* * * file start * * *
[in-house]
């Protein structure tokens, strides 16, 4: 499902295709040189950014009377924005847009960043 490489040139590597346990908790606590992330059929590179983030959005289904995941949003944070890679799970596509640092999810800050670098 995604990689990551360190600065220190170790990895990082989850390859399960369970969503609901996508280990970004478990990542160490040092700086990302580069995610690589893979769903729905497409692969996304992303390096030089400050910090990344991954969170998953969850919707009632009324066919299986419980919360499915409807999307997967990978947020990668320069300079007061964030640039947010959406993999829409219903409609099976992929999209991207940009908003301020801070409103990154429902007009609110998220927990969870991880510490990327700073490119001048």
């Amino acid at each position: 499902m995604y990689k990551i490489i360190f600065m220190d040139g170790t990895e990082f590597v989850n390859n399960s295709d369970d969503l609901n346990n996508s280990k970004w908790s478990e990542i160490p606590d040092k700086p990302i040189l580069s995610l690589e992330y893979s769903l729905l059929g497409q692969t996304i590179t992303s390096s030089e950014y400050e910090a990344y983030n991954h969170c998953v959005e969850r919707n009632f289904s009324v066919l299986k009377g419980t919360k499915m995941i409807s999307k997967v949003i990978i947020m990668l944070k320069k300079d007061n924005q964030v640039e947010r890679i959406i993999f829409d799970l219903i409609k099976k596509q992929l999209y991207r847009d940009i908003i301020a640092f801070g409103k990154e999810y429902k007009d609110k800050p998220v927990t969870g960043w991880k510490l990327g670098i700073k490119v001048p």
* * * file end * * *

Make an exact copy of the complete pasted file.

[in-house]
């Protein structure tokens, strides 16, 4: 499902295709040189950014009377924005847009960043 490489040139590597346990908790606590992330059929590179983030959005289904995941949003944070890679799970596509640092999810800050670098 995604990689990551360190600065220190170790990895990082989850390859399960369970969503609901996508280990970004478990990542160490040092700086990302580069995610690589893979769903729905497409692969996304992303390096030089400050910090990344991954969170998953969850919707009632009324066919299986419980919360499915409807999307997967990978947020990668320069300079007061964030640039947010959406993999829409219903409609099976992929999209991207940009908003301020801070409103990154429902007009609110998220927990969870991880510490990327700073490119001048």
């Amino acid at each position: 499902m995604y990689k990551i490489i360190f600065m220190d040139g170790t990895e990082f590597v989850n390859n399960s295709d369970d969503l609901n346990n996508s280990k970004w908790s478990e990542i160490p606590d040092k700086p990302i040189l580069s995610l690589e992330y893979s769903l729905l059929g497409q692969t996304i590179t992303s390096s030089e950014y400050e910090a990344y983030n991954h969170c998953v959005e969850r919707n009632f289904s009324v066919l299986k009377g419980t919360k499915m995941i409807s999307k997967v949003i990978i947020m990668l944070k320069k300079d007061n924005q964030v640039e947010r890679i959406i993999f829409d799970l219903i409609k099976k596509q992929l999209y991207r847009d940009i908003i301020a640092f801070g409103k990154e999810y429902k007009d609110k800050p998220v927990t969870g960043w991880k510490l990327g670098i700073k490119v001048p």